Darby’s synopsis on the middle books of the New Testament is devoted to the Holy Spirit, the events at Pentecost, and the work of the Spirit through apostolic authority. He also provides an introduction to the Epistles as a literary genre, noting that they connect the life of God with life on earth. His synopsis on Romans is especially thorough, because, he says, it aptly describes Christ’s presence on earth and the life of the Church.
“For this we need the Lord’s strength, and of this the apostle now speaks. ‘Be strong,’ he says, ‘in the Lord.’ The enemy is subtle. We have to withstand his stratagems even more than his power. Neither the strength nor even the wisdom of man can do anything here. We must be armed with the panoply, that is the whole armor of God.” (Page 475)
“God was with His servant; and, instead of the self-seeking which instigated these sorry preachers of the truth, there was found in Paul the pure desire for the proclamation of the good news of Christ, the whole value of which he deeply felt, and which he desired above all, be it in what way it might.” (Pages 492–493)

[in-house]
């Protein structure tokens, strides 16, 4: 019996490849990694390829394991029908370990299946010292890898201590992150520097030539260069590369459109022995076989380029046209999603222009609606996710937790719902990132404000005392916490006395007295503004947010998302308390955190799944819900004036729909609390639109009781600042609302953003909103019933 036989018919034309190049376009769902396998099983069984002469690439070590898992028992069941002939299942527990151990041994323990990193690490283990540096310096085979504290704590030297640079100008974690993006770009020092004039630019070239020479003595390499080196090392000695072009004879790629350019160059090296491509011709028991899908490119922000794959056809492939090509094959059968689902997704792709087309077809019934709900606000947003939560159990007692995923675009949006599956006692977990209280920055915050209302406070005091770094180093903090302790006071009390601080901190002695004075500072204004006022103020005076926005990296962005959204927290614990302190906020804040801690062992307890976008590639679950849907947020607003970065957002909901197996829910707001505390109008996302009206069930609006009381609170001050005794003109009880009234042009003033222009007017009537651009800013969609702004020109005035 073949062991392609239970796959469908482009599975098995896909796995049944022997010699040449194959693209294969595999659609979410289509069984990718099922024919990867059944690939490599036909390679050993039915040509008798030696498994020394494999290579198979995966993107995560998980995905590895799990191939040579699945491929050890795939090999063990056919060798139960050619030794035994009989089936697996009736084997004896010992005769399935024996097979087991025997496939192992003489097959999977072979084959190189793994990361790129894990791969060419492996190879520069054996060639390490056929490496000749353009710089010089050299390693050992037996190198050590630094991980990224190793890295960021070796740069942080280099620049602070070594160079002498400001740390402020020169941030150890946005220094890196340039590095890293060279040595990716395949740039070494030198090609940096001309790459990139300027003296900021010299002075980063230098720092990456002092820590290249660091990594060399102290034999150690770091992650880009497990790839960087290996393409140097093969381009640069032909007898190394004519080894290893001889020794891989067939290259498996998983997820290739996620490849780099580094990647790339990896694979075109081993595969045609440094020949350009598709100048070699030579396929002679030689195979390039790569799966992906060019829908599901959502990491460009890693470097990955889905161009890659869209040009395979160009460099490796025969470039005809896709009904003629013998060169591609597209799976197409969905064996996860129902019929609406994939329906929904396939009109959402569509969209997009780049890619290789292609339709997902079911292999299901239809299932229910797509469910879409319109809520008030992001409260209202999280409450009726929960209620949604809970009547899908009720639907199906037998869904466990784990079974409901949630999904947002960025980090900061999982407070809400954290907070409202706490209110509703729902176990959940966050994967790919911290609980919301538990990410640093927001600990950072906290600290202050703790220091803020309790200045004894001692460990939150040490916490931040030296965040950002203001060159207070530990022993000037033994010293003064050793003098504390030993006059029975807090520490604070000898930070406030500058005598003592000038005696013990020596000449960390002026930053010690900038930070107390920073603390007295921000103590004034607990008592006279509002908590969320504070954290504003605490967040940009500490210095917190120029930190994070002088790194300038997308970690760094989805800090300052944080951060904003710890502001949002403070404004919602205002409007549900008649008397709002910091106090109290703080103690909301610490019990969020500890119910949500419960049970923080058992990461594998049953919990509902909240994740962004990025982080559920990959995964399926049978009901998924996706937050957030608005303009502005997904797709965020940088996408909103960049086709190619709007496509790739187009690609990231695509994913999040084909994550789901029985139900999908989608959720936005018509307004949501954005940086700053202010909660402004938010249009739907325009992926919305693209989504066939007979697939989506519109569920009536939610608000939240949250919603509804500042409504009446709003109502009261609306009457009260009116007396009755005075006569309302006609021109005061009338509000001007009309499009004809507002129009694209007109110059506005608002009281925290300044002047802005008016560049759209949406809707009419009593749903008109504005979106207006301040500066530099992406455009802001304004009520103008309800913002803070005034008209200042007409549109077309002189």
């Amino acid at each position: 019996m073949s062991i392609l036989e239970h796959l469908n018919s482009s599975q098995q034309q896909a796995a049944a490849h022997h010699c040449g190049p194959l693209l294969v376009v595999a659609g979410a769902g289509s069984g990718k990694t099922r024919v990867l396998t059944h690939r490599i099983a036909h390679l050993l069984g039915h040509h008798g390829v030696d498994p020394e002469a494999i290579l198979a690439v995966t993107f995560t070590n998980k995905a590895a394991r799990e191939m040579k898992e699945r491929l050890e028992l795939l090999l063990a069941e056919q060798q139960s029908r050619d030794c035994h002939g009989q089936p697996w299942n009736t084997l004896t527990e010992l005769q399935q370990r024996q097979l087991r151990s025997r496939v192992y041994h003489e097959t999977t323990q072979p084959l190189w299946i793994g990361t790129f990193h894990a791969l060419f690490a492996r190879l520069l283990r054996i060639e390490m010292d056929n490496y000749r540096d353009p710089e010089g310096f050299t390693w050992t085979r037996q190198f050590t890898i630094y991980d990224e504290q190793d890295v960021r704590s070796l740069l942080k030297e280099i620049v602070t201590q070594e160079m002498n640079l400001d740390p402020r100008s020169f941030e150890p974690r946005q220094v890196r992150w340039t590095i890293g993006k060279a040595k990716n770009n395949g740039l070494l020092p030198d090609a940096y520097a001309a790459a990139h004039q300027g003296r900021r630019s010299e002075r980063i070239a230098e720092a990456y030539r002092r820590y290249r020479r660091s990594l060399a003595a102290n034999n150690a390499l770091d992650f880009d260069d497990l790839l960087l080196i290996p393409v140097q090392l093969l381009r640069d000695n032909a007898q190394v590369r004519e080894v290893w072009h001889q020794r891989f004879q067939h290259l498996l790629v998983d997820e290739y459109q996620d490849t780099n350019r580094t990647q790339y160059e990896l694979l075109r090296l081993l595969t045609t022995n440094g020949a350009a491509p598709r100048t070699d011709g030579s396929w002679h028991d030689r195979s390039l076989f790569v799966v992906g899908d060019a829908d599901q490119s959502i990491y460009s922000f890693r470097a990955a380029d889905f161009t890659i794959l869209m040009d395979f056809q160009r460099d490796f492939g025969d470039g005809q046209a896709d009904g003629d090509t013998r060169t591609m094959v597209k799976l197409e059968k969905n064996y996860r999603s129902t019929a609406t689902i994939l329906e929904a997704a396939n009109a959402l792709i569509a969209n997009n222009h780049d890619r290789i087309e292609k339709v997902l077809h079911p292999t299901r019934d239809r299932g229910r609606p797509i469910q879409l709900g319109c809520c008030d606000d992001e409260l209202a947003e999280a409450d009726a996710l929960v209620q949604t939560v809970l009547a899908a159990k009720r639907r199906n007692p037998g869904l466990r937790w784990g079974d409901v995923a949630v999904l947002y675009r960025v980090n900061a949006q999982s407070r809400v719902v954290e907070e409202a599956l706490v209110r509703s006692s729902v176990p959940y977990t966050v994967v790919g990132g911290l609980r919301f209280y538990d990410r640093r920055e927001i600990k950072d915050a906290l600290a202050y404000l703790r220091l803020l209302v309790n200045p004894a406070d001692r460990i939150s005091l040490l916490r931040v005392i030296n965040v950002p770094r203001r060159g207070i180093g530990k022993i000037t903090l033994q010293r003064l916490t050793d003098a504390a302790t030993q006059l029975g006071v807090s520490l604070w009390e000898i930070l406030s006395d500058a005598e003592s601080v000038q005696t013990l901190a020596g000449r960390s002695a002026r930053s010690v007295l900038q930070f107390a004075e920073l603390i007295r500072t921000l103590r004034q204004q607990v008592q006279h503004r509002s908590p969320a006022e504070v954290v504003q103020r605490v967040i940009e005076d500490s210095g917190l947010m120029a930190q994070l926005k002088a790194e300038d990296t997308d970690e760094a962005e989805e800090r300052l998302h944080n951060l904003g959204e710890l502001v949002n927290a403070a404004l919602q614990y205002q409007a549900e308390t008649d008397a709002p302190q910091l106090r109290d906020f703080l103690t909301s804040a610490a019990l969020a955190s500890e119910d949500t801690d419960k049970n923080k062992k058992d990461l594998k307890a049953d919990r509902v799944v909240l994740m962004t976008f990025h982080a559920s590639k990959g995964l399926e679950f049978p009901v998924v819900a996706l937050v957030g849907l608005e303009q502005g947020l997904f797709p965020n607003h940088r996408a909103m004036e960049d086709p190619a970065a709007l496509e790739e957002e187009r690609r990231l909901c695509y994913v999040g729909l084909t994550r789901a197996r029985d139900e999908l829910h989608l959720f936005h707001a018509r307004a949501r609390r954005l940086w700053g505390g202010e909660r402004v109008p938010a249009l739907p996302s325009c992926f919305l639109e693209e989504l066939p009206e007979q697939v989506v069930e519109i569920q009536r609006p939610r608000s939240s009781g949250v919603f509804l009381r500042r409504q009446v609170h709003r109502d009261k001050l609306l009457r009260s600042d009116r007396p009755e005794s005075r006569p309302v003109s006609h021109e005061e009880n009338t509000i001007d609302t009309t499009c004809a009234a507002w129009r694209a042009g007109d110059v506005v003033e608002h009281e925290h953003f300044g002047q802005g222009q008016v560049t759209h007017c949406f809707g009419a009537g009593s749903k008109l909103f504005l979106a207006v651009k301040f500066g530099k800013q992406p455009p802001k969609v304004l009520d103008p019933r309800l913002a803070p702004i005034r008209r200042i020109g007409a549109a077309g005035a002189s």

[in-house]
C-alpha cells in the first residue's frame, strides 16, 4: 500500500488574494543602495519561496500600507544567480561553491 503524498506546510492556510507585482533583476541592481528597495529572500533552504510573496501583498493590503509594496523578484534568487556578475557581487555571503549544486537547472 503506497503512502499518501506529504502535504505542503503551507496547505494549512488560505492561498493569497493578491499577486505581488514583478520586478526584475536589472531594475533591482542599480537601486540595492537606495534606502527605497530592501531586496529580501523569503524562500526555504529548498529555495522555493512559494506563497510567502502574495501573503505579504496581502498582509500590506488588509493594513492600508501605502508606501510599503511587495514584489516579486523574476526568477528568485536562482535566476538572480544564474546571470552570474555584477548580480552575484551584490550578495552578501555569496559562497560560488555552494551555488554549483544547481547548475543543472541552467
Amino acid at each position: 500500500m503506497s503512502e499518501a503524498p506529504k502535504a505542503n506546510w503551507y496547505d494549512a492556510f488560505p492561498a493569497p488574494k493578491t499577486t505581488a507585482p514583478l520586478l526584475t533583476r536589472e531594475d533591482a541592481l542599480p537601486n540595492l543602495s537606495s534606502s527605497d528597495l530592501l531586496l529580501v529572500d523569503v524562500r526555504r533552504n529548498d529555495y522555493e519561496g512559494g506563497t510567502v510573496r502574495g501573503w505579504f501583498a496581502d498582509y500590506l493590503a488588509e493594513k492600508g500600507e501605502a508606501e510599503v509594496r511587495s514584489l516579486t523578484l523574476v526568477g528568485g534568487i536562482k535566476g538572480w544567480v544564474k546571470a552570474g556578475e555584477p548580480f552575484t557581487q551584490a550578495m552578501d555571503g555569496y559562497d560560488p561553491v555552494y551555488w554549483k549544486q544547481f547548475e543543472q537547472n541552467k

“as in this world. He is justified and has life in Christ, but is here, and not viewed as risen with Him” (Page 120)
“If I have a bad conscience, I am vexed with myself, I grow angry with others.” (Page 481)
“when the will is held in check, peace reigns in the soul.” (Page 481)
Darby left a lasting legacy for us today.
—Conservative Theological Journal
To see classical dispensationalist theology at its best, one must read Darby…
—Journal of the Evangelical Theological Society
Darby was a brilliant man…
—Moody Handbook of Theology
John Darby (1800–1882), an evangelist, was known as the father of dispensationalism. He attended Westminster School and Trinity College. Darby became a lawyer, but he practiced law for just one year because he thought it was incompatible with his religious beliefs. He was ordained as a deacon in the Church of England in 1825 and became a priest in 1826.
While a priest, Darby realized he disagreed with the Church of England’s rituals and ideas. He gathered like-minded individuals to form the movement later known as the Plymouth Brethren and left the Church of England in 1832. Darby influenced individuals such as C. I. Scofield and Charles Henry Mackintosh, whose writing contributed to the rise of fundamentalism in America.
Darby has authored several titles, including the 1890 Darby Bible, his Synopsis of the Books of the Bible (5 vols.), and several writings, letters, and notes included in The Collected Writings of John Nelson Darby collection.